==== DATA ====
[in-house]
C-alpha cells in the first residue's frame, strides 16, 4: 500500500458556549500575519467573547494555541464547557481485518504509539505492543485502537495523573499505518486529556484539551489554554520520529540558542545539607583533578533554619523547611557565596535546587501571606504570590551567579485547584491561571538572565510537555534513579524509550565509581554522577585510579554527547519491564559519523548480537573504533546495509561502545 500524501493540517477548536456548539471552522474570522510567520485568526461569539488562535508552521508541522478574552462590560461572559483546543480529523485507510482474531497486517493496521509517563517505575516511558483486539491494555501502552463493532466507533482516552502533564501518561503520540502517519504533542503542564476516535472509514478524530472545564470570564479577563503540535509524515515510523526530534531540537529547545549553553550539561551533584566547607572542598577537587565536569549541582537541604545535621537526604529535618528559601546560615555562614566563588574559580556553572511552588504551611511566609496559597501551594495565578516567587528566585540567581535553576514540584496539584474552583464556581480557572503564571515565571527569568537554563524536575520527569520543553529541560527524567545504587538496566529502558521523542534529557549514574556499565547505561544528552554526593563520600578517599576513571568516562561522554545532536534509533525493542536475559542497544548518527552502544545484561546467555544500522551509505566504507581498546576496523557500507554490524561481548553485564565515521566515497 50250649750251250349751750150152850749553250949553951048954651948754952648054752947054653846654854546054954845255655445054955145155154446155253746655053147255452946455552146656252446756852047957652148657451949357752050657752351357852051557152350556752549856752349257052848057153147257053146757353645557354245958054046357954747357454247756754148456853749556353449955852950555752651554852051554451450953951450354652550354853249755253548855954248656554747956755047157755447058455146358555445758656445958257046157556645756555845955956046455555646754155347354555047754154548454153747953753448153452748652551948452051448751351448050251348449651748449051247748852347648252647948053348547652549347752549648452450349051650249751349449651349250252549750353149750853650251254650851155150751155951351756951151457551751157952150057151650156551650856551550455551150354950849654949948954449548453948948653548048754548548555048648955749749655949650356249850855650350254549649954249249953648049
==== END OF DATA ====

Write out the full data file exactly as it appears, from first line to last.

[in-house]
C-alpha cells in the first residue's frame, strides 16, 4: 500500500458556549500575519467573547494555541464547557481485518504509539505492543485502537495523573499505518486529556484539551489554554520520529540558542545539607583533578533554619523547611557565596535546587501571606504570590551567579485547584491561571538572565510537555534513579524509550565509581554522577585510579554527547519491564559519523548480537573504533546495509561502545 500524501493540517477548536456548539471552522474570522510567520485568526461569539488562535508552521508541522478574552462590560461572559483546543480529523485507510482474531497486517493496521509517563517505575516511558483486539491494555501502552463493532466507533482516552502533564501518561503520540502517519504533542503542564476516535472509514478524530472545564470570564479577563503540535509524515515510523526530534531540537529547545549553553550539561551533584566547607572542598577537587565536569549541582537541604545535621537526604529535618528559601546560615555562614566563588574559580556553572511552588504551611511566609496559597501551594495565578516567587528566585540567581535553576514540584496539584474552583464556581480557572503564571515565571527569568537554563524536575520527569520543553529541560527524567545504587538496566529502558521523542534529557549514574556499565547505561544528552554526593563520600578517599576513571568516562561522554545532536534509533525493542536475559542497544548518527552502544545484561546467555544500522551509505566504507581498546576496523557500507554490524561481548553485564565515521566515497 50250649750251250349751750150152850749553250949553951048954651948754952648054752947054653846654854546054954845255655445054955145155154446155253746655053147255452946455552146656252446756852047957652148657451949357752050657752351357852051557152350556752549856752349257052848057153147257053146757353645557354245958054046357954747357454247756754148456853749556353449955852950555752651554852051554451450953951450354652550354853249755253548855954248656554747956755047157755447058455146358555445758656445958257046157556645756555845955956046455555646754155347354555047754154548454153747953753448153452748652551948452051448751351448050251348449651748449051247748852347648252647948053348547652549347752549648452450349051650249751349449651349250252549750353149750853650251254650851155150751155951351756951151457551751157952150057151650156551650856551550455551150354950849654949948954449548453948948653548048754548548555048648955749749655949650356249850855650350254549649954249249953648049